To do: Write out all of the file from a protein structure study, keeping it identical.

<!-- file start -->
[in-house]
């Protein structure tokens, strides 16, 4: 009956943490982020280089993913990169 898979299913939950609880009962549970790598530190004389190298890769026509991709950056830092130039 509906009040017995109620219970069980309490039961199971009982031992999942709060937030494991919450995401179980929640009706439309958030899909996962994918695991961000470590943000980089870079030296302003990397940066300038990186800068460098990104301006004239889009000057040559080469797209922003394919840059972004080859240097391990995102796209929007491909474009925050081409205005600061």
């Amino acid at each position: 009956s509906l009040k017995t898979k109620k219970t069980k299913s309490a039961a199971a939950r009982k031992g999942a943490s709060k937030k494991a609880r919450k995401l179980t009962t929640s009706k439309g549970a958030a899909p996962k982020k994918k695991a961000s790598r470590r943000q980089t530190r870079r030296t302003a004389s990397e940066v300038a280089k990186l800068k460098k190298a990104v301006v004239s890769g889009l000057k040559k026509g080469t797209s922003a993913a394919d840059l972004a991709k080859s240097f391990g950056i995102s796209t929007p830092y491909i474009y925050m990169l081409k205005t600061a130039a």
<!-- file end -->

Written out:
[in-house]
């Protein structure tokens, strides 16, 4: 009956943490982020280089993913990169 898979299913939950609880009962549970790598530190004389190298890769026509991709950056830092130039 509906009040017995109620219970069980309490039961199971009982031992999942709060937030494991919450995401179980929640009706439309958030899909996962994918695991961000470590943000980089870079030296302003990397940066300038990186800068460098990104301006004239889009000057040559080469797209922003394919840059972004080859240097391990995102796209929007491909474009925050081409205005600061």
């Amino acid at each position: 009956s509906l009040k017995t898979k109620k219970t069980k299913s309490a039961a199971a939950r009982k031992g999942a943490s709060k937030k494991a609880r919450k995401l179980t009962t929640s009706k439309g549970a958030a899909p996962k982020k994918k695991a961000s790598r470590r943000q980089t530190r870079r030296t302003a004389s990397e940066v300038a280089k990186l800068k460098k190298a990104v301006v004239s890769g889009l000057k040559k026509g080469t797209s922003a993913a394919d840059l972004a991709k080859s240097f391990g950056i995102s796209t929007p830092y491909i474009y925050m990169l081409k205005t600061a130039a």